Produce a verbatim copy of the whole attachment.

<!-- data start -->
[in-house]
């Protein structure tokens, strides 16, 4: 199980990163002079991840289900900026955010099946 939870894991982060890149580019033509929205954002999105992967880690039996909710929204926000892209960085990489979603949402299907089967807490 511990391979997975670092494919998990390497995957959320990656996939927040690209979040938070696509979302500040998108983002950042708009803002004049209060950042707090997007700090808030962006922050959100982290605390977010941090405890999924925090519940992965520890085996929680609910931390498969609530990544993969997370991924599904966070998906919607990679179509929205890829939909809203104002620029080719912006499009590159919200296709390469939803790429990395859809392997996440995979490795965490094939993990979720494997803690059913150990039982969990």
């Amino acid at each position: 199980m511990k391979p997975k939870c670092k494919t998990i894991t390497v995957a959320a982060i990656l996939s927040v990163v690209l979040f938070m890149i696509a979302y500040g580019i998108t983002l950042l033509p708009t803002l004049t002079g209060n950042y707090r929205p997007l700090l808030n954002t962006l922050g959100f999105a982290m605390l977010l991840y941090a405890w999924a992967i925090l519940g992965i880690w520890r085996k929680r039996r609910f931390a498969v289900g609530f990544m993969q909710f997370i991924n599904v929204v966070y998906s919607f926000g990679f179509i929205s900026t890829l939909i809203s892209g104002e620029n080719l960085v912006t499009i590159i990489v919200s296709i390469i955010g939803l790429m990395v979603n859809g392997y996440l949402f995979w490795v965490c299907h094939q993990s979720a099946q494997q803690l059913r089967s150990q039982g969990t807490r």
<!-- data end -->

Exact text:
[in-house]
């Protein structure tokens, strides 16, 4: 199980990163002079991840289900900026955010099946 939870894991982060890149580019033509929205954002999105992967880690039996909710929204926000892209960085990489979603949402299907089967807490 511990391979997975670092494919998990390497995957959320990656996939927040690209979040938070696509979302500040998108983002950042708009803002004049209060950042707090997007700090808030962006922050959100982290605390977010941090405890999924925090519940992965520890085996929680609910931390498969609530990544993969997370991924599904966070998906919607990679179509929205890829939909809203104002620029080719912006499009590159919200296709390469939803790429990395859809392997996440995979490795965490094939993990979720494997803690059913150990039982969990």
């Amino acid at each position: 199980m511990k391979p997975k939870c670092k494919t998990i894991t390497v995957a959320a982060i990656l996939s927040v990163v690209l979040f938070m890149i696509a979302y500040g580019i998108t983002l950042l033509p708009t803002l004049t002079g209060n950042y707090r929205p997007l700090l808030n954002t962006l922050g959100f999105a982290m605390l977010l991840y941090a405890w999924a992967i925090l519940g992965i880690w520890r085996k929680r039996r609910f931390a498969v289900g609530f990544m993969q909710f997370i991924n599904v929204v966070y998906s919607f926000g990679f179509i929205s900026t890829l939909i809203s892209g104002e620029n080719l960085v912006t499009i590159i990489v919200s296709i390469i955010g939803l790429m990395v979603n859809g392997y996440l949402f995979w490795v965490c299907h094939q993990s979720a099946q494997q803690l059913r089967s150990q039982g969990t807490r």